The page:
“We wanted to be a part of there being a conversation about [policing]. But I also understand, there’s a lot of hurt and pain in these conversations on both sides, and we can’t force people to talk with each other when they’re not ready,” Tromp told KTVB7 News in October.
The complaint also alleges that Boise State knew about but concealed student activists’ objections to Big City Coffee moving onto campus before the shop opened its doors.
“Had [Boise State] not concealed this critical information, Fendley/BCC may have elected not to open the second location, not borrowed over one hundred thousand dollars (during a global pandemic), not purchased equipment, or had the opportunity to take other measures to mitigate the damage that she and [Big City Coffee] would ultimately suffer,” it says.
The intellectual climate at Boise State
The complaint argues that there are progressive intellectual currents flowing from Boise State that are allegedly being encouraged by university president Tromp.
“A review of president Tromp’s statements and positions, both before and during her tenure at [Boise State] leaves little doubt that she is…fully committed to the social justice movement,” the complaint states.
“Although diversity and inclusivity sounds benign on its face, in practice [Boise State’s] mission is anything but, and its implementation, rigid and unforgiving, has a hard edge when applied to people, businesses and ideas with which its opponents disagree.”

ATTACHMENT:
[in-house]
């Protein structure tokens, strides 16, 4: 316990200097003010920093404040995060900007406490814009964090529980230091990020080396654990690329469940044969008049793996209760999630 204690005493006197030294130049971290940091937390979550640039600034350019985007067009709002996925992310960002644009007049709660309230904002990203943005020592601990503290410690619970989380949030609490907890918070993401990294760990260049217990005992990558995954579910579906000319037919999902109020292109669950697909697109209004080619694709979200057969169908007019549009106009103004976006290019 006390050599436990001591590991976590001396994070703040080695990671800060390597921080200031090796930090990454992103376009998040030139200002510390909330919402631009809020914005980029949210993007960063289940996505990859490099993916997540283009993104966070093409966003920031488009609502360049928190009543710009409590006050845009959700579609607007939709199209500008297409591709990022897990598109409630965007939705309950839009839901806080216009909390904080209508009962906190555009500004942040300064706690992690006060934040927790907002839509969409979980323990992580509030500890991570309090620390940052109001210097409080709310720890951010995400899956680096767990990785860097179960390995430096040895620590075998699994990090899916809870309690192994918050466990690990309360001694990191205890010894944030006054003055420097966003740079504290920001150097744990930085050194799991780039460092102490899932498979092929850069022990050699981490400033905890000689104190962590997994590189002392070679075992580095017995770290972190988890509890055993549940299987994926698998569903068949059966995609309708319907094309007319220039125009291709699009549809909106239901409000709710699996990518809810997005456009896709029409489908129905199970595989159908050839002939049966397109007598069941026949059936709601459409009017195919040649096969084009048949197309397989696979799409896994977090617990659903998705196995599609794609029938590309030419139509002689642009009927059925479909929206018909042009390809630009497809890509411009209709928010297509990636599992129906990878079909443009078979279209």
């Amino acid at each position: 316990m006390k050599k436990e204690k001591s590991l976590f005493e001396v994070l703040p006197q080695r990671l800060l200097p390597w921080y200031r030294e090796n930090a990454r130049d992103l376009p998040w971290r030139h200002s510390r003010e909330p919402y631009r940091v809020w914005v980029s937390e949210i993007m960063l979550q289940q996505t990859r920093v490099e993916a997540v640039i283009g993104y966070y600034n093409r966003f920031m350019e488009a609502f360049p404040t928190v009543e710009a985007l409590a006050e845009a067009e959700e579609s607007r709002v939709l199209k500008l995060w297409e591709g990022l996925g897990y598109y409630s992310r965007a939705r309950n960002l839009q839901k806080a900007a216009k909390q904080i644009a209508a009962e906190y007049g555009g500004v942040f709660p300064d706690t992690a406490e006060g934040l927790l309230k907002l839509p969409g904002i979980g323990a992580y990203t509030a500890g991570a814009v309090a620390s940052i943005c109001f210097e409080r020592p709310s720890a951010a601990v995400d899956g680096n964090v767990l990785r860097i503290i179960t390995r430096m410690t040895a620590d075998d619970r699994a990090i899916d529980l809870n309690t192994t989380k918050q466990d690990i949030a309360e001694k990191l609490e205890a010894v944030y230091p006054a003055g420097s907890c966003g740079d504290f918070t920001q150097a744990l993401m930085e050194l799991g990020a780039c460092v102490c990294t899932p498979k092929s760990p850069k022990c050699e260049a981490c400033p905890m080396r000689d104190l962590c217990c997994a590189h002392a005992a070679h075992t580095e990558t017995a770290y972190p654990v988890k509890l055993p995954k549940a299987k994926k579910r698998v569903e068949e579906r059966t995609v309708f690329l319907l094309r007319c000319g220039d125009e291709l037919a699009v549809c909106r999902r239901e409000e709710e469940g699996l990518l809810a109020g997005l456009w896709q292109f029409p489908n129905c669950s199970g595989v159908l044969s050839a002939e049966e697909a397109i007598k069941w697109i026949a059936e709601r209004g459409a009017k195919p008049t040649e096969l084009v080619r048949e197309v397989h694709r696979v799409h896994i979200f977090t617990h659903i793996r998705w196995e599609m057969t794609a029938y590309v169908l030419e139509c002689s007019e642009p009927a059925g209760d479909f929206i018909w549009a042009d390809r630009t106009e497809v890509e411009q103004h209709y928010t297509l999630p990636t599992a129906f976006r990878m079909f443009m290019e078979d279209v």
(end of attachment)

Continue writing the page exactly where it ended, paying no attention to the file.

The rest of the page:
The document points to the website for Boise State’s Inclusive Excellence Student Council, which stirred most of the trouble for Big City Coffee on campus. The group was “created to continue the legacy work of student activists at Boise State University,” by its own description.
The IESC is the activist arm of the Associated Students of Boise State University. Associated Students impeached elected president Angel Cantu in November after he stood up for the rights of Fendley and Big City Coffee and against some of the anti-law enforcement pressures of the IESC, reported the Boise State student newspaper The Arbiter.
The tort claim cites at least one campus figure who stirred up sentiment against the coffee shop. It names Jeremy Harper, who has in the past called for people to boycott Big City Coffee and charged the business with “reinforc[ing] the white supremacist belief that police are above criticism” on social media.
The university’s Andrus Center for Public Policy lists Harper as an “instructional consultant for inclusive teaching” for the BUILD program. Harper’s bio states, “Jeremy is a queer, multiracial Black educator with a background in teaching, violence prevention, and community organizing. Jeremy has an MA in Gender and Cultural Studies and has worked at Boise State since 2014… Above all, Jeremy is passionate about building safe, inclusive communities where every member has the support they need to be successful and nobody feels disposable.”
Additionally, the claim mentions Terry Wilson, a former Boise State adjunct professor and current Black Lives Matter activist who was arrested on March 23 for allegedly “defacing a statue of Abraham Lincoln in a Boise state park.”
Wilson complained that his arrest was unnecessarily violent, reported the Idaho Press.
Harper did not reply to an email asking if he had anything to say about Big City Coffee or the coming legal proceedings.
The College Fix asked Fendley if she had anything to say that wasn’t already covered in the document. She wrote in an email, “I can’t comment — I am sorry I can’t help you — wish I could.”